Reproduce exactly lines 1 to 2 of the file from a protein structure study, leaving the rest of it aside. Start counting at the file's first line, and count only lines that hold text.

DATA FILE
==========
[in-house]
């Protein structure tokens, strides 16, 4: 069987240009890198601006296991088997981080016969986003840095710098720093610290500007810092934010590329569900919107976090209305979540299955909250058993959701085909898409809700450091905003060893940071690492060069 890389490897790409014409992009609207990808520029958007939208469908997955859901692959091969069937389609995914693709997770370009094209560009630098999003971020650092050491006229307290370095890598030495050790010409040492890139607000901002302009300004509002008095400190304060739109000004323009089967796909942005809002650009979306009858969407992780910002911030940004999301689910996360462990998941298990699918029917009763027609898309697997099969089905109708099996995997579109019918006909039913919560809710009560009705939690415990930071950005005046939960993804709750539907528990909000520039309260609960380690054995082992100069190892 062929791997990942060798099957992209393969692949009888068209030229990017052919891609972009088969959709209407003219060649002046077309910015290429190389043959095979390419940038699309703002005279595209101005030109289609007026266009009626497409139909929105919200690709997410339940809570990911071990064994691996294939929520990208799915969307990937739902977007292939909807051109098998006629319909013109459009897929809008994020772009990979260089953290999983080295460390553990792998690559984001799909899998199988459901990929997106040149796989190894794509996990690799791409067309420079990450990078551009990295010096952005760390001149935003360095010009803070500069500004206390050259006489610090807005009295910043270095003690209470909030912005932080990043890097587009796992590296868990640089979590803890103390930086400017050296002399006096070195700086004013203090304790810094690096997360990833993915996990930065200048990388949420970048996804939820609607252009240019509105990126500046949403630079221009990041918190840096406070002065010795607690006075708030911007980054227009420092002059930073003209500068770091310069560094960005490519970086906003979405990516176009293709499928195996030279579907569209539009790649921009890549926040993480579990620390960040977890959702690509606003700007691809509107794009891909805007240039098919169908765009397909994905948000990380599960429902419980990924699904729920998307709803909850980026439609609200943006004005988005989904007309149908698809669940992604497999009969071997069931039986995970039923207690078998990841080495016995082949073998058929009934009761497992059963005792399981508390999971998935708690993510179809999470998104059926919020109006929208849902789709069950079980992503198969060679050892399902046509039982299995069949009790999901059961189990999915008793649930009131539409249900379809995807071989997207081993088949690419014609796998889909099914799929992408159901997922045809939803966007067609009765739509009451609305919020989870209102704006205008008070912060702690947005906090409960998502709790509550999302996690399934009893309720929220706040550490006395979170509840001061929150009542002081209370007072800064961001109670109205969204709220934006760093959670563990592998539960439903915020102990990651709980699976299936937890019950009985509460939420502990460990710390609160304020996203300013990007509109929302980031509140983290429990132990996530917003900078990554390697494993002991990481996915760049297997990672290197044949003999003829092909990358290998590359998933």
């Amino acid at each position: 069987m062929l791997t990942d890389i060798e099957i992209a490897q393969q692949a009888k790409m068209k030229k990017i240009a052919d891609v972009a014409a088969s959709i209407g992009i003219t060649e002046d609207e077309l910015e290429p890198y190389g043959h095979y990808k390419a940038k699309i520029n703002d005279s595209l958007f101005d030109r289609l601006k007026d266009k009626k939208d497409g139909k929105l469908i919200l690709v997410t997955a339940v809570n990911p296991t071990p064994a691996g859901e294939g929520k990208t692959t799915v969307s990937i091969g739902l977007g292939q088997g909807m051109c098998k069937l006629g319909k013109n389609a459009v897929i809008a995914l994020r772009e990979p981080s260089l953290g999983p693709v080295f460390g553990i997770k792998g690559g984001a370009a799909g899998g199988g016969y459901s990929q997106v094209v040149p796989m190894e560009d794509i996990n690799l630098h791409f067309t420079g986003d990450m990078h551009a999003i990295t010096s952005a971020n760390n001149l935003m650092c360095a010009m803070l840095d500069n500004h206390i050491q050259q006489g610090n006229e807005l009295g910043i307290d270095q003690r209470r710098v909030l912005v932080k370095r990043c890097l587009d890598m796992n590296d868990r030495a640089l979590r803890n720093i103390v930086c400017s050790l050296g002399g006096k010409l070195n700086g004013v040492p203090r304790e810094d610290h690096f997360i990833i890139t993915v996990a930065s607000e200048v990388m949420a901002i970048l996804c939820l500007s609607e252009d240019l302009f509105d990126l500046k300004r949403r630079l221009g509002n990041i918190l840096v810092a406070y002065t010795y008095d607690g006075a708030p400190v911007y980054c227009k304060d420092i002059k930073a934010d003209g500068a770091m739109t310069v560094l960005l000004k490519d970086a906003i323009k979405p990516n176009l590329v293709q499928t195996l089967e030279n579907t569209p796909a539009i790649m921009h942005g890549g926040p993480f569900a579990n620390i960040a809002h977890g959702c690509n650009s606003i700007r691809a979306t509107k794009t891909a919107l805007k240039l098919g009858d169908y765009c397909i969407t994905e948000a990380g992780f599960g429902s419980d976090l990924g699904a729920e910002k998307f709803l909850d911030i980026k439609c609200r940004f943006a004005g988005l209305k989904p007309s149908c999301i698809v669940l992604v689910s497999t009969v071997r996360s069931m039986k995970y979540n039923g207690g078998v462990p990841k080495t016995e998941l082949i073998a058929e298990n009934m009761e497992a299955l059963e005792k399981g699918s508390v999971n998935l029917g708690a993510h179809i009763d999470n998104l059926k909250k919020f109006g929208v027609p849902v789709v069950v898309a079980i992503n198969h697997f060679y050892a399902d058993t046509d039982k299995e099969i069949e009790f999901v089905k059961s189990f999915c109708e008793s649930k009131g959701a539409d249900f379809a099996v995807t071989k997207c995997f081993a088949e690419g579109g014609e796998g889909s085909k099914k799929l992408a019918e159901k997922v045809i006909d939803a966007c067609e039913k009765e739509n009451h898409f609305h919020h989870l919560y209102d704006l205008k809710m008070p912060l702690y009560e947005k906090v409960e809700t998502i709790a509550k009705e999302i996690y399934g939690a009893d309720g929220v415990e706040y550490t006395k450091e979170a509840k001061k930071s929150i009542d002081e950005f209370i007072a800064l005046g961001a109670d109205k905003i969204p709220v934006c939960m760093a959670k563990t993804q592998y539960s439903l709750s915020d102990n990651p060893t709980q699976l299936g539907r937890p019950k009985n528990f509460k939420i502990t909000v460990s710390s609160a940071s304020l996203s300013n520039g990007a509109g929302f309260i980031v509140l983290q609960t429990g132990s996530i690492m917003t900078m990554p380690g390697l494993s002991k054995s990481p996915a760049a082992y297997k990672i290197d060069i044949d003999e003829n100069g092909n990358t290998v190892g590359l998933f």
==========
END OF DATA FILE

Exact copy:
[in-house]
């Protein structure tokens, strides 16, 4: 069987240009890198601006296991088997981080016969986003840095710098720093610290500007810092934010590329569900919107976090209305979540299955909250058993959701085909898409809700450091905003060893940071690492060069 890389490897790409014409992009609207990808520029958007939208469908997955859901692959091969069937389609995914693709997770370009094209560009630098999003971020650092050491006229307290370095890598030495050790010409040492890139607000901002302009300004509002008095400190304060739109000004323009089967796909942005809002650009979306009858969407992780910002911030940004999301689910996360462990998941298990699918029917009763027609898309697997099969089905109708099996995997579109019918006909039913919560809710009560009705939690415990930071950005005046939960993804709750539907528990909000520039309260609960380690054995082992100069190892 062929791997990942060798099957992209393969692949009888068209030229990017052919891609972009088969959709209407003219060649002046077309910015290429190389043959095979390419940038699309703002005279595209101005030109289609007026266009009626497409139909929105919200690709997410339940809570990911071990064994691996294939929520990208799915969307990937739902977007292939909807051109098998006629319909013109459009897929809008994020772009990979260089953290999983080295460390553990792998690559984001799909899998199988459901990929997106040149796989190894794509996990690799791409067309420079990450990078551009990295010096952005760390001149935003360095010009803070500069500004206390050259006489610090807005009295910043270095003690209470909030912005932080990043890097587009796992590296868990640089979590803890103390930086400017050296002399006096070195700086004013203090304790810094690096997360990833993915996990930065200048990388949420970048996804939820609607252009240019509105990126500046949403630079221009990041918190840096406070002065010795607690006075708030911007980054227009420092002059930073003209500068770091310069560094960005490519970086906003979405990516176009293709499928195996030279579907569209539009790649921009890549926040993480579990620390960040977890959702690509606003700007691809509107794009891909805007240039098919169908765009397909994905948000990380599960429902419980990924699904729920998307709803909850980026439609609200943006004005988005989904007309149908698809669940992604497999009969071997069931039986995970039923207690078998990841080495016995082949073998058929009934009761497992059963005792399981508390999971998935708690993510179809999470998104059926919020109006929208849902789709069950079980992503198969060679050892399902046509039982299995069949009790999901059961189990999915008793649930009131539409249900379809995807071989997207081993088949690419014609796998889909099914799929992408159901997922045809939803966007067609009765739509009451609305919020989870209102704006205008008070912060702690947005906090409960998502709790509550999302996690399934009893309720929220706040550490006395979170509840001061929150009542002081209370007072800064961001109670109205969204709220934006760093959670563990592998539960439903915020102990990651709980699976299936937890019950009985509460939420502990460990710390609160304020996203300013990007509109929302980031509140983290429990132990996530917003900078990554390697494993002991990481996915760049297997990672290197044949003999003829092909990358290998590359998933």